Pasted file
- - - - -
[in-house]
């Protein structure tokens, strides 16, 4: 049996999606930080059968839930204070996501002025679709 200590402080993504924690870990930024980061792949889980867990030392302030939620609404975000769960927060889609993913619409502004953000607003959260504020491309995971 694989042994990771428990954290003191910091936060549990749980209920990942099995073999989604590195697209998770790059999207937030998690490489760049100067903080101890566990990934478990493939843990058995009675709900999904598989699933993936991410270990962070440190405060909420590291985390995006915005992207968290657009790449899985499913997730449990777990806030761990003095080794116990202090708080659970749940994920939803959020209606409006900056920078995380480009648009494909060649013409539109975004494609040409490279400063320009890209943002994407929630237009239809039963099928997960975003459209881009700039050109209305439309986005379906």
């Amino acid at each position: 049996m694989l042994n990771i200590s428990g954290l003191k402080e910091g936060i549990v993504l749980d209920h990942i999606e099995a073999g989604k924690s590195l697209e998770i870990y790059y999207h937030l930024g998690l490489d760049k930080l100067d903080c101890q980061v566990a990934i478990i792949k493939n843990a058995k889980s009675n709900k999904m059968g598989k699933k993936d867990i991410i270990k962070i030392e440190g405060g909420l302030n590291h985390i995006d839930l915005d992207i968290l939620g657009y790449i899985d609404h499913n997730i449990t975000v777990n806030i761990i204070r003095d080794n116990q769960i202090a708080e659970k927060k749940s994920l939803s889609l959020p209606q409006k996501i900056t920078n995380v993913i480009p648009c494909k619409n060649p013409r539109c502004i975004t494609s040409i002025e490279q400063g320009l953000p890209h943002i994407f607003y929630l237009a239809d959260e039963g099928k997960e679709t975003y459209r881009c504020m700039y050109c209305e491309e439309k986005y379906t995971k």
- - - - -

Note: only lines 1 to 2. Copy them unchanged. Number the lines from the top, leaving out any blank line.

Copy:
[in-house]
């Protein structure tokens, strides 16, 4: 049996999606930080059968839930204070996501002025679709 200590402080993504924690870990930024980061792949889980867990030392302030939620609404975000769960927060889609993913619409502004953000607003959260504020491309995971 694989042994990771428990954290003191910091936060549990749980209920990942099995073999989604590195697209998770790059999207937030998690490489760049100067903080101890566990990934478990493939843990058995009675709900999904598989699933993936991410270990962070440190405060909420590291985390995006915005992207968290657009790449899985499913997730449990777990806030761990003095080794116990202090708080659970749940994920939803959020209606409006900056920078995380480009648009494909060649013409539109975004494609040409490279400063320009890209943002994407929630237009239809039963099928997960975003459209881009700039050109209305439309986005379906």